This is the advice I give on what to do if you think your cavalier has SM:
22nd February 2007, 02:06 PM
So sorry to see your post about Minnie Moo and your fear that she may have SM. I think all of us with Cavaliers have similiar fears. Follow Karlin's advise and hopefully Minnie Moo will have many happy years with you ahead of her.
It is so sad that our joy in having these wonderful little dogs is marred by such serious health concerns. And the proliferation of Cavaliers in puppy mills and by breeders who are not doing adequate health screenings before breeding is not helping. I know that responsible breeders are in a very difficult situation but breeding beautiful show dogs cannot take preference over breeding healthy dogs. Unfortunately, IMHO, if breeders cannot afford to do the appropritate heart and SM screenings, then they should not breed. I know this may have the result of making breeding impossible for some but at this point I do not think there is much choice.
I also believe strongly that all of us who have and love Cavaliers need to play whatever role we can in helping with research and public education so that hopefully these problems can begin to be under control. This may simply involve being honest with folks who inquire about getting a Cavalier about the health risks and the importance of using breeders who are following appropriate breeding protocols.
Claire, we will be thinking of you and keeping Minnie Moo in our thoughts and prayers.
22nd February 2007, 06:28 PM
Thanks so much for the advice guys :flwr: :flwr:
I think I will keep a record of her scratching over the next few weeks and see how it goes. She was groomed today and she is one happy little girlie.
23rd February 2007, 12:11 PM
Scratching doesn't always happen with SM every time.
It isn't, in my own opinion, always the first signal to watch for.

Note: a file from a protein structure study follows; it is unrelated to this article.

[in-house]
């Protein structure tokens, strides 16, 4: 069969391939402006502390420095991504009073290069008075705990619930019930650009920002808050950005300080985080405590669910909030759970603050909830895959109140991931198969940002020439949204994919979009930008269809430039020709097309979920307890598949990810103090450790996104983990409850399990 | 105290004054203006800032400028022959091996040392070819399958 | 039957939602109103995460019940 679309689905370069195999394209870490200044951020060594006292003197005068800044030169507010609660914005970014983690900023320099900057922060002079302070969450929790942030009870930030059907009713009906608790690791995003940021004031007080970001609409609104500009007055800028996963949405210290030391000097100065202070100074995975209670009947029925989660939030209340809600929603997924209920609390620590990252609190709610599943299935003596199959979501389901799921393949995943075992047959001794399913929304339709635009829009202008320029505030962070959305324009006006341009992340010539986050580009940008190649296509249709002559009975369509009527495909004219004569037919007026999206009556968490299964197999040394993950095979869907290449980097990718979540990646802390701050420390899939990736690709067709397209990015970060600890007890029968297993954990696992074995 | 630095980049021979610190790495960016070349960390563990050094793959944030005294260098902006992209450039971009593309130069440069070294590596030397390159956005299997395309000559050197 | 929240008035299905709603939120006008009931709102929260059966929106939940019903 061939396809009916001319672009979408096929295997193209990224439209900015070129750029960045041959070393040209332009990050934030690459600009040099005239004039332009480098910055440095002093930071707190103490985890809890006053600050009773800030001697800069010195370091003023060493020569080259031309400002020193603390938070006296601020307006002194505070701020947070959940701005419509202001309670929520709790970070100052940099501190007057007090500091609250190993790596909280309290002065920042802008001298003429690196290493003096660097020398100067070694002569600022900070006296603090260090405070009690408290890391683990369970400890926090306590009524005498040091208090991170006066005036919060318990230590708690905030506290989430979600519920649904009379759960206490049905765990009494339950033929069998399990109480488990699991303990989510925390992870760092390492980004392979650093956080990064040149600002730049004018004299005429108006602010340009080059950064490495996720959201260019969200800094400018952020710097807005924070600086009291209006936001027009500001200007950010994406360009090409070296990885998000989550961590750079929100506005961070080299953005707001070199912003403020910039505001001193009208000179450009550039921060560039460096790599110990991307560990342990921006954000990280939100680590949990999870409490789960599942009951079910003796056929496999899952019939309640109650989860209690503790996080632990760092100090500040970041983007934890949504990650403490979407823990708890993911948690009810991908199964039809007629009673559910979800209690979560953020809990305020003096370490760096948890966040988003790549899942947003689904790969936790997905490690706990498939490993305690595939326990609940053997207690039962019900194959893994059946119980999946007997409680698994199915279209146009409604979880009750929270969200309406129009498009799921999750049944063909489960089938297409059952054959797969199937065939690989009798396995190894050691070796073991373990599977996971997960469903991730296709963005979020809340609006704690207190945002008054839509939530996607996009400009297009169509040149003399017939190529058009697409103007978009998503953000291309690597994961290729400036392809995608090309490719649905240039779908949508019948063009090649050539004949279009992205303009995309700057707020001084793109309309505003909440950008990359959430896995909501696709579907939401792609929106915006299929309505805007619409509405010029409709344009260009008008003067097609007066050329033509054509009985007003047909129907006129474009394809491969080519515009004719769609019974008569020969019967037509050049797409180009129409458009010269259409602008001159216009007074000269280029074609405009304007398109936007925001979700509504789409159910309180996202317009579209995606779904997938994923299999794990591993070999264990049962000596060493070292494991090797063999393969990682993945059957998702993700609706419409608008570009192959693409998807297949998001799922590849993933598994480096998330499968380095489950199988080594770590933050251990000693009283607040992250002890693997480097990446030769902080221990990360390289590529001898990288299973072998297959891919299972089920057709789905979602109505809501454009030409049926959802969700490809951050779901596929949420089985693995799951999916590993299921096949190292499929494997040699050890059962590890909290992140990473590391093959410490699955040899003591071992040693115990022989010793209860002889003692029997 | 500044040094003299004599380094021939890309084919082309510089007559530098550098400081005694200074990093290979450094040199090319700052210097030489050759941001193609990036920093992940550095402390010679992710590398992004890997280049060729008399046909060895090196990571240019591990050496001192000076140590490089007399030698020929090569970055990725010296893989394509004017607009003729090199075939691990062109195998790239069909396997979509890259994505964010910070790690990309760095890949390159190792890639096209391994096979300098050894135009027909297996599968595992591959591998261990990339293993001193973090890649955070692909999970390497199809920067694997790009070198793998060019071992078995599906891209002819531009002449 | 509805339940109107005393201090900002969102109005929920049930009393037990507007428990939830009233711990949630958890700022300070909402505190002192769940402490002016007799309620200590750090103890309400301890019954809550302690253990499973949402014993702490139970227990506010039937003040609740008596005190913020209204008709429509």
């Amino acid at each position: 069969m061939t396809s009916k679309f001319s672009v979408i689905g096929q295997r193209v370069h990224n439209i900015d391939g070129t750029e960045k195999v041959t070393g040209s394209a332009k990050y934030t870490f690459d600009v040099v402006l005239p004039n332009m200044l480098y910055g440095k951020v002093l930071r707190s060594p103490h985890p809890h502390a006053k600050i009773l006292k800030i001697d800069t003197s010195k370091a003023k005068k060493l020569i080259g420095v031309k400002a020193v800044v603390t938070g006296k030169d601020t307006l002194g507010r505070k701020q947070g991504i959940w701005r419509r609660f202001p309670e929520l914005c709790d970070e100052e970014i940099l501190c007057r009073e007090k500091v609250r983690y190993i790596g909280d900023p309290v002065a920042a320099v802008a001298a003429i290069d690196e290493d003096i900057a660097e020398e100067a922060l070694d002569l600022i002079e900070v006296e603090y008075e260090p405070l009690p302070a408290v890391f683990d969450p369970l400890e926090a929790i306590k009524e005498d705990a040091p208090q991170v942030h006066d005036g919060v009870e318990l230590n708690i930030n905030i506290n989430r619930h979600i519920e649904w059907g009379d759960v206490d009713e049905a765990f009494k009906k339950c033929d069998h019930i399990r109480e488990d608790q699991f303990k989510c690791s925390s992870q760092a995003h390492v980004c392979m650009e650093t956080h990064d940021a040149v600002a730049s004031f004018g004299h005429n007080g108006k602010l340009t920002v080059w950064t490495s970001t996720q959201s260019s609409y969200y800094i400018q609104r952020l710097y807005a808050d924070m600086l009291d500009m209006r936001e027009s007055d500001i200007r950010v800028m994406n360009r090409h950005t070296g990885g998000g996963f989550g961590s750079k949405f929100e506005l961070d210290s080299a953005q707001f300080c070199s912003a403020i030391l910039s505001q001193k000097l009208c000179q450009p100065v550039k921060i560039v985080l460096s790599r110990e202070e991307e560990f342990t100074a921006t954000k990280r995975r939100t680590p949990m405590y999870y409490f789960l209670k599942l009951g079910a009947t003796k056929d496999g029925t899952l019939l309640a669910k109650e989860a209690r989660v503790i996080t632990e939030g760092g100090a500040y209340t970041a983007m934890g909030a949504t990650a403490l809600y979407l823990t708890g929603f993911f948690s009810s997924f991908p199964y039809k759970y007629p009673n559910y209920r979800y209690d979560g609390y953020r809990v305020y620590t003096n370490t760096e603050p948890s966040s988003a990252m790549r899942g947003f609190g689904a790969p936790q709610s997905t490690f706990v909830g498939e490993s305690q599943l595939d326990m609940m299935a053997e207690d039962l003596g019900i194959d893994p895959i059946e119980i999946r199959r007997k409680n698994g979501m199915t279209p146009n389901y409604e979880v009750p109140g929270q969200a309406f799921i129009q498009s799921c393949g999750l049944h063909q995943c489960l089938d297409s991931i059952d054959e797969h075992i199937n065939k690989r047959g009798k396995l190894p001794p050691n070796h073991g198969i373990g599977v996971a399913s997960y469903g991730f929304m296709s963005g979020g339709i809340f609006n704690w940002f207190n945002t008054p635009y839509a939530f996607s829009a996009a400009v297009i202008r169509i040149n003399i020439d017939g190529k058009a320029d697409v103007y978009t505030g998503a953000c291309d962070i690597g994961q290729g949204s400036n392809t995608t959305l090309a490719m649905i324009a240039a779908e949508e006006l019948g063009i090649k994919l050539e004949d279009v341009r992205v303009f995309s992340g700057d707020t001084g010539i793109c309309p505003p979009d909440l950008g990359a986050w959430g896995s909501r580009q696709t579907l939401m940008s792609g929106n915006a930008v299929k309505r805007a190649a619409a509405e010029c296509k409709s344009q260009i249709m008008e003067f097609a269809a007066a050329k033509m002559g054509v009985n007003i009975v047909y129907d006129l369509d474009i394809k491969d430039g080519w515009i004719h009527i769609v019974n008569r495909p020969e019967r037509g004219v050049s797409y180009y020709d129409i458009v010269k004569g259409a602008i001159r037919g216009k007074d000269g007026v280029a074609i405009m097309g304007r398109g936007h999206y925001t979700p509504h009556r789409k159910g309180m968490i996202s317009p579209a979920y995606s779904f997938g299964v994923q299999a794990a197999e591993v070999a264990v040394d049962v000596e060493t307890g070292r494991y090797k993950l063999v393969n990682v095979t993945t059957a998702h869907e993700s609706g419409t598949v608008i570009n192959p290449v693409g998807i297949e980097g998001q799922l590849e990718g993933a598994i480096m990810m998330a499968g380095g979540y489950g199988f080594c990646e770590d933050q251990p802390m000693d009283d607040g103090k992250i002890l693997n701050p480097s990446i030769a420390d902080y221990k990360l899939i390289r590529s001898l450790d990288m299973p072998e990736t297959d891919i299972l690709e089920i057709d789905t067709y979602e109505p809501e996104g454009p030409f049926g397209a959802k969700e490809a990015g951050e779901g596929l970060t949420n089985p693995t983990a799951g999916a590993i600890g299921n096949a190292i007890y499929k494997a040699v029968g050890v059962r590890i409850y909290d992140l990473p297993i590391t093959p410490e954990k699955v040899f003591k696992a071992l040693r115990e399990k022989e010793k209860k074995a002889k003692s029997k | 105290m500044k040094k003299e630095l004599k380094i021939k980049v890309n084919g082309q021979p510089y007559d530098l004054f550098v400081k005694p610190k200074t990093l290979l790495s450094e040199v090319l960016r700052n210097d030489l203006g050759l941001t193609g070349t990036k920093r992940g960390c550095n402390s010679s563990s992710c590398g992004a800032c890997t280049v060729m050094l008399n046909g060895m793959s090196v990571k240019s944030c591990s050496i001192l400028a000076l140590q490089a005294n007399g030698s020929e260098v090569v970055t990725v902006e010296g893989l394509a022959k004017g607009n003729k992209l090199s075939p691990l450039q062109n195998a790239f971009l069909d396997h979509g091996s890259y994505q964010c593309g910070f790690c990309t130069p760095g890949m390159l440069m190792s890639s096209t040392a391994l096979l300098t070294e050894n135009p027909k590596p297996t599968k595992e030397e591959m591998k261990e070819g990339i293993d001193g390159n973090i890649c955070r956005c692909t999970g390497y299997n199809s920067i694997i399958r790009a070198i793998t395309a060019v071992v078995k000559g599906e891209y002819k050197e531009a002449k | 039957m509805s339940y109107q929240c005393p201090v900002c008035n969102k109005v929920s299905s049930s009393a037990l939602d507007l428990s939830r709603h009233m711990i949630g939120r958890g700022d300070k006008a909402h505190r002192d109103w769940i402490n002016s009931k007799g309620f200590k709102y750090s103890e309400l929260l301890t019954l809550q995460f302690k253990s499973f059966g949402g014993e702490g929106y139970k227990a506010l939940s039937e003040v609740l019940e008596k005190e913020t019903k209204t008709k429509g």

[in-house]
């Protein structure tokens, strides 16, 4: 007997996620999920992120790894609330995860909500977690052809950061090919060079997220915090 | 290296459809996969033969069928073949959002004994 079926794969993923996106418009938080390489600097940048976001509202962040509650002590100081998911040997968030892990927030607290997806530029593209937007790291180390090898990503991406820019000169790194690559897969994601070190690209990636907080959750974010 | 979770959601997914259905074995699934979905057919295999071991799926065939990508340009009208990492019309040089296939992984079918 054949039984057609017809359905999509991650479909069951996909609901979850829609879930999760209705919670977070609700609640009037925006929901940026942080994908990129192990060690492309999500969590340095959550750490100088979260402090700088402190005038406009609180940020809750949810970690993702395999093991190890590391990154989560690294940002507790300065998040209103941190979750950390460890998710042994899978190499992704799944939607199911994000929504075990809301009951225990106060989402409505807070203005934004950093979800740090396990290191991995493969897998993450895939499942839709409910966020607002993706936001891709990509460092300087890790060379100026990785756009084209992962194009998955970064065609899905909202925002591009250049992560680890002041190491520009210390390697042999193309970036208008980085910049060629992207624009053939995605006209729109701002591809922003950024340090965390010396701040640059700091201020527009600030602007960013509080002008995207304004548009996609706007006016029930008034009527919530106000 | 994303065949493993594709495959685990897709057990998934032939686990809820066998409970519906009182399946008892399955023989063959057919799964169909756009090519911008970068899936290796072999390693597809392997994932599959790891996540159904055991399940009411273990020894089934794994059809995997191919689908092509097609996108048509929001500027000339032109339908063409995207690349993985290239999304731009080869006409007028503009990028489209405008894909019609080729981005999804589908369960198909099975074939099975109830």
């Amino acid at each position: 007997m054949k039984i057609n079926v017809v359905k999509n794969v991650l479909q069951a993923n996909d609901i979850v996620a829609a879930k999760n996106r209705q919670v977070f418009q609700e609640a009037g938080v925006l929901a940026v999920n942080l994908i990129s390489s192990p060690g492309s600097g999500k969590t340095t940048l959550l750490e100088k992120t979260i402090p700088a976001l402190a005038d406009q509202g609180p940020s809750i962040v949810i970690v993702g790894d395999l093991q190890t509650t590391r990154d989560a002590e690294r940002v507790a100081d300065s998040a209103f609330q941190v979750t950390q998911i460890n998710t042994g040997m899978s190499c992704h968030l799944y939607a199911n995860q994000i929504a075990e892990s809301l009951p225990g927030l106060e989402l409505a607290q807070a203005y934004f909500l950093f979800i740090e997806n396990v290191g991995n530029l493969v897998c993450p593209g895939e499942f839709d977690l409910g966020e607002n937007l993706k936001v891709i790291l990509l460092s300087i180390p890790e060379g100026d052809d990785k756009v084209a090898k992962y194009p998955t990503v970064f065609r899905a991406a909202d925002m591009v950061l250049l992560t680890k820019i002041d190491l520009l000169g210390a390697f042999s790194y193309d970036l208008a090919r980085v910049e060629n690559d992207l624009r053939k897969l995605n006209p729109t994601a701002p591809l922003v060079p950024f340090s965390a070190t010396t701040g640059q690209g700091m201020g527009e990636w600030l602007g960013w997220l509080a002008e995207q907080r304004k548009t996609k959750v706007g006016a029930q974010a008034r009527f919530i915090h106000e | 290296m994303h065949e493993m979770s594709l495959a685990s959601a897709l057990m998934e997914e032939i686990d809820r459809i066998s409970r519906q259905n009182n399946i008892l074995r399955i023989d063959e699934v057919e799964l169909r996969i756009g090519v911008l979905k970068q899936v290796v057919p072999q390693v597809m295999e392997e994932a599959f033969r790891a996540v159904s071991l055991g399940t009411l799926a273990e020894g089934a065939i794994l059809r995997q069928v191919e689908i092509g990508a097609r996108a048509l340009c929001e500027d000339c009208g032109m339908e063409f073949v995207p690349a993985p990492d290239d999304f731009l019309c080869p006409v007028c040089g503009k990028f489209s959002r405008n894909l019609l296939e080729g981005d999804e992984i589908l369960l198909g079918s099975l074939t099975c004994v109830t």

Only one of mine from all that were affected (4) ever sctatched at all.
It was the scooting, face rubbing and paws/bottom chewing that set my alarm bells ringing. Everytime.
23rd February 2007, 12:24 PM
Face rubbing could be her way of washing her muzzle, Claire. Mine do it if they have had food with gravy or something a little messy.
There could also be something on your walk thatvis mildly irritating for Minnie.
Try not to worry, says one who's worried about her boy.
23rd February 2007, 01:38 PM
I agree with everything that Karlin has told you. I went with my Vet to a presentation/talk/slideshow on CM given by Geoff and Judith Skerritt and Michael Deutschland last Saturday.
I must say that sitting through the afternoon and also having a chance to ask questions and also chat to Mr Skerritt (my Vet knows him) after the event had finished, has put a lot of 'ghosts' to rest for me about CM/SM/SHM.
They are now beginning to think that the Chiari like malformation is quite possibly normal in Cavaliers & certain other breeds as so many of them have the malformation.
If I were you, I'd see your Vet and maybe ask if she could try some diuretics (Frusemide?) and see how Minnie does then.
A certain amount of scratching is normal for any animal and so is rolling around and face rubbing after meals & at other time etc - even cats and horses do it and so do animals in the wild.
Does little Minnie have any other symptoms or is it just the scratching and rubbing?
23rd February 2007, 05:09 PM
I do want to be cautious here for Donna, Claire, and other readers with an interest in this area and clarify what researchers are saying from my direct conversations with researchers -- including Geoff Skerritt:
* None believes it is *normal* for any dog to have a malformation that leaves too little room for the brain and thus frequently not just places pressure on the base of the brain, but also forces it out through the bottom of the skull into the spine
* None believes it is normal for any animal to have such a deformation in its skull that redirects CSF flow to such an extent as to cause side effects including severe pain, seizures, and death. Anyone who believes this is 'normal' need only watch this:
Even experienced researchers who see SM cavaliers regularly found this extremely difficult to watch when it was shown at the London conference.